If you own a
narrow boat or you are going to hire one for a holiday, then you may be planning on cruising the canal system. It’s wise to know about the restrictions you may come
across on the system to ensure you get the most out of your journey. Depending on your boats size this will determine where
you will be able to travel, as some locks, canals, bridges and tunnels will
have an impact on whether you can pass by.
Also at certain times and and parts of the canal system there may be restrictions due to maintenance work.
narrow boat is up to 57 feet long and 10ft 6" wide and is pretty much able to travel the whole network
without hitting any problems. But what about longer and wider boats, in this
article we will look at the restrictions that may apply if cruising a
We have complied a
list of some of the UK canals and the maximum size of boat that can use it. Find
out more here.
Bridges and Tunnels:
- When traveling the waterways you
will come across a range of bridges during your journey. You will find that some
are fixed and others will need to be moved to allow you to pass. It is advisable
to check your map to see what bridges you will come accross on your planned journey.
Bridges often tend to have low headroom
and if cruising on the river, the weather conditions upstream may have an effect on the rivers water level.
So what may be passable today might not be possible tomorrow if the water level rises further upstream.
- At the entrance of each tunnel
you will have either a traffic light system or simple instructions to follow.
Tunnels are restricted to either allow one or sometimes two boats to travel
through at the same time, so make sure you are aware of each tunnels limitations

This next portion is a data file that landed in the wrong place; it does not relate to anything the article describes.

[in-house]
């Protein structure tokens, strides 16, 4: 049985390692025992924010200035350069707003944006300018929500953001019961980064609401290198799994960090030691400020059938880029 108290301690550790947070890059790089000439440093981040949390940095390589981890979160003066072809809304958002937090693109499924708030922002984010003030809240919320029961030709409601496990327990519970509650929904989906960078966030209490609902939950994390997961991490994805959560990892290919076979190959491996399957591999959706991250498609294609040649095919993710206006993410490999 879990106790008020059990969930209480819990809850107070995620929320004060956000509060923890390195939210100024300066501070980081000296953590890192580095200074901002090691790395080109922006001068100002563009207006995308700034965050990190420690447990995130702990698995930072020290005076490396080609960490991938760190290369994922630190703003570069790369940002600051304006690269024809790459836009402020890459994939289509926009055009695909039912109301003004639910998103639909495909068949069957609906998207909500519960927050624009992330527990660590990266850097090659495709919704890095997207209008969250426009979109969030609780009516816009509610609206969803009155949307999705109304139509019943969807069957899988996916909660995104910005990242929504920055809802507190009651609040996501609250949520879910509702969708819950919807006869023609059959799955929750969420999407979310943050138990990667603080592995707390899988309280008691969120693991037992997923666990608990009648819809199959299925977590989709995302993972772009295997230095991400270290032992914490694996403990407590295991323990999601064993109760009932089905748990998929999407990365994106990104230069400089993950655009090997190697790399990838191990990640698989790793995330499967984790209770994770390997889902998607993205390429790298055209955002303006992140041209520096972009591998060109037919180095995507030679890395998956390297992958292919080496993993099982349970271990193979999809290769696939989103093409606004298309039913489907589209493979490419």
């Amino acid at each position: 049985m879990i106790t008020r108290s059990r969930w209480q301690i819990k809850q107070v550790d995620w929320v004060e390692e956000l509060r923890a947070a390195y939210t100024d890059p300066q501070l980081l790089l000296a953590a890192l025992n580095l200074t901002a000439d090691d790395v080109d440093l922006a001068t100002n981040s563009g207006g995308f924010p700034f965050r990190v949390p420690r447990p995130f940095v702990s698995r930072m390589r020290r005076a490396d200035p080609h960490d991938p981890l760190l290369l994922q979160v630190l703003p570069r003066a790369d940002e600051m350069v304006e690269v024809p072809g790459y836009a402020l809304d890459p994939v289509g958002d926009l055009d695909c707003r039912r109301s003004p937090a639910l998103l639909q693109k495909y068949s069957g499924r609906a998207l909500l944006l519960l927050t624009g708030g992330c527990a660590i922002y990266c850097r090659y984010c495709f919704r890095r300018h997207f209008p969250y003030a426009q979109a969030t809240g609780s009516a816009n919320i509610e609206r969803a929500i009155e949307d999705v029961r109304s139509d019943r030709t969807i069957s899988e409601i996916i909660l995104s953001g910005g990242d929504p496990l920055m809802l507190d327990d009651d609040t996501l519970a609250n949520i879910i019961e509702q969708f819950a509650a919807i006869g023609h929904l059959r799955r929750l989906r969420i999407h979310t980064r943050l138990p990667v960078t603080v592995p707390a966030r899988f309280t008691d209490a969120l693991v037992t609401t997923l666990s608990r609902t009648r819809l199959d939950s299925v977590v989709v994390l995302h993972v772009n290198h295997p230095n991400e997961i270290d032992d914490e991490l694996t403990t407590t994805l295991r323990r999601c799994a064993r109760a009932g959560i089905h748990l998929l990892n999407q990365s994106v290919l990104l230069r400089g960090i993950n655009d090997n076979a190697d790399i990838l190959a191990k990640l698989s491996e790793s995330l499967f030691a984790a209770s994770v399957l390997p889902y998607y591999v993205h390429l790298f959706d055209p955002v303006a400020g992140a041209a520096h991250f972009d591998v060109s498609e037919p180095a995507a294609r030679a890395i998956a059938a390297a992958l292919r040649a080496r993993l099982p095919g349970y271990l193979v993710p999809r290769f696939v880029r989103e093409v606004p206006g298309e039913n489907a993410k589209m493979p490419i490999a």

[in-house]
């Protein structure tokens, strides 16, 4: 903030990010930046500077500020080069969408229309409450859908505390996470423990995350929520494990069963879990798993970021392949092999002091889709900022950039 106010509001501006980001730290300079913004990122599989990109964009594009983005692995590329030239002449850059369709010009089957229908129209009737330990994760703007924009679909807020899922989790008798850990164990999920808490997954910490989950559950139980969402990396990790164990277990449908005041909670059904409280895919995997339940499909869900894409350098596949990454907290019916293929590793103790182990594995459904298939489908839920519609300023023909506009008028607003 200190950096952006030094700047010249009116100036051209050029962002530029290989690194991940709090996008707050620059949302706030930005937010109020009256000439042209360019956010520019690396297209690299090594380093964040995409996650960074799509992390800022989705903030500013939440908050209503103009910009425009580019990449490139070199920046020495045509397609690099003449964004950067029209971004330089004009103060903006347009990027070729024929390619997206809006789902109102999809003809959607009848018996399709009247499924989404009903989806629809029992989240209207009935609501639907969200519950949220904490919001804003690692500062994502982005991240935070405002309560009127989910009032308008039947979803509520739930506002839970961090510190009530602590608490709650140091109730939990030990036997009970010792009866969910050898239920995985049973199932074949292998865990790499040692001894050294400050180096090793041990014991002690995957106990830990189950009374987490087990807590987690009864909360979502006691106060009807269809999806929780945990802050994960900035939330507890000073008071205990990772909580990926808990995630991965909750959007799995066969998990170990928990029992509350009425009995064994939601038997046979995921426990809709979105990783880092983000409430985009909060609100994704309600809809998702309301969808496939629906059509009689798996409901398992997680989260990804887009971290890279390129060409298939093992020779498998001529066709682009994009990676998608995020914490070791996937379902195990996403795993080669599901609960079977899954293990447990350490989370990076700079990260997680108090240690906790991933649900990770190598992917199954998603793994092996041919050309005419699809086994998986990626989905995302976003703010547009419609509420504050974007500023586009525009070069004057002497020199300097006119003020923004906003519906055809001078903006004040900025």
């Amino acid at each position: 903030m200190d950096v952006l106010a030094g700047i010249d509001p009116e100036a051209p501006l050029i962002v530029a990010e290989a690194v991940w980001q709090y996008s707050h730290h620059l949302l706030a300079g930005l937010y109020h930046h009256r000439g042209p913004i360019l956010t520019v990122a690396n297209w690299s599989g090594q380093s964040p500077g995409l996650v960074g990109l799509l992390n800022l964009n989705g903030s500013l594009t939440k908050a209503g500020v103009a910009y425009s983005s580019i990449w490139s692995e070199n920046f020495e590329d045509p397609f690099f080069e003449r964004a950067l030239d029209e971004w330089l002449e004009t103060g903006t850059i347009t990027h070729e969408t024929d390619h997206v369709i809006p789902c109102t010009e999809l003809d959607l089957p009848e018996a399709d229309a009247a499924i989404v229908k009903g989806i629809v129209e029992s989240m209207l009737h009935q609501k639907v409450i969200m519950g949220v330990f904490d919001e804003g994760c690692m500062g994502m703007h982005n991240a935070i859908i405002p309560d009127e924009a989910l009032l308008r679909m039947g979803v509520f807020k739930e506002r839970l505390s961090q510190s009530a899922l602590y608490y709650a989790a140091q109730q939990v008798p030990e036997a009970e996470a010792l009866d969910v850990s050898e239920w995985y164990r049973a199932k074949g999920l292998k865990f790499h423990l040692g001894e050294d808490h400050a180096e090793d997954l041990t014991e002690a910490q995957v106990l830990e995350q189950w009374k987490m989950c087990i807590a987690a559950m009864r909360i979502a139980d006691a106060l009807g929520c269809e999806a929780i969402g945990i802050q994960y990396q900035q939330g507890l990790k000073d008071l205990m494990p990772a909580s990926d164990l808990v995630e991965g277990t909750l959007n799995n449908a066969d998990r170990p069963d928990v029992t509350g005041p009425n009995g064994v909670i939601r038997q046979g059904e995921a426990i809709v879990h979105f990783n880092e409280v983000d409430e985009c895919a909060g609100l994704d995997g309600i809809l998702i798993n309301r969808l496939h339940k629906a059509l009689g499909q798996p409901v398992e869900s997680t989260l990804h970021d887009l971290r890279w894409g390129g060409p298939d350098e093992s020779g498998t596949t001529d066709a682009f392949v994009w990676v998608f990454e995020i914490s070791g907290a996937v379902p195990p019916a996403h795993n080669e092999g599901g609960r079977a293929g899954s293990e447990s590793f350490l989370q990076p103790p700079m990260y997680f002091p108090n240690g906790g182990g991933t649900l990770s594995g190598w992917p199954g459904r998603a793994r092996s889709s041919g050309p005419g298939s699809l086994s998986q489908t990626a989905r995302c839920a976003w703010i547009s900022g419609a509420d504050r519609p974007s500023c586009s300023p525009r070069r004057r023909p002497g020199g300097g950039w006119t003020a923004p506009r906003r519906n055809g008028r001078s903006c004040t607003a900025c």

Look out for the changing profile
– tunnels are rarely straight and therefore the headroom can change. Keep at
least two minutes (at normal cruising speed) or about 500ft away from any boat
in front of you. If it’s two-way traffic, keep a watch out for on coming boats
and pass slowly on the right.
More useful tunnel information
can be found here
Keep everyone off the roof and within the profile of the boat
to ensure no injuries when passing under low bridges or tunnels.
Throughout the waterway system you will come across many locks. Some canals have more than others. The canals with many locks are often very popular with boaters as they can be rather fun to operate! But before you set off you need to be aware that locks come in a variety of sizes and not all boats can pass through them. So it's important to know about each lock or you could potentially get stuck!
Don't assume that because a certain length boat has navigated a lock
that another boat of the same size can also pass through. Not only the length matters, but also the shape of the boats bow, stern
and hull can sometimes make a
difference on whether the boat can pass through. If you are squeezing through locks small changes to the
lock such as strengthening the gates could
make the lock impassable for you. So you need to take great care
to ensure that the boat does not get stuck up on any part of the lock as the water rises or falls.
It's a worthwhile investment to purchase some canal guides to inform you of features such as locks, towpaths, boating facilities. They also provide a background to the history, wildlife, pubs and nearby attractions of each waterway. The classic guides are
the Nicholson ones, but there are plenty of others to choose from. Check out Amazon for more ideas.
More information about locks can be found here
During the winter months the Canal and River Trust carries out maintenance work along
the canal system to keep the network in tip top condition.
great news for us all but it can have a negative too, this being that it can
restrict cruising while the work is being carried out. However by referring to the Canal & River Trust website you can view all the restrictions and plan your
During the winter
months the canal can freeze and it is not advisable to try and cruise during
this time. Find out more about winter cruising in this article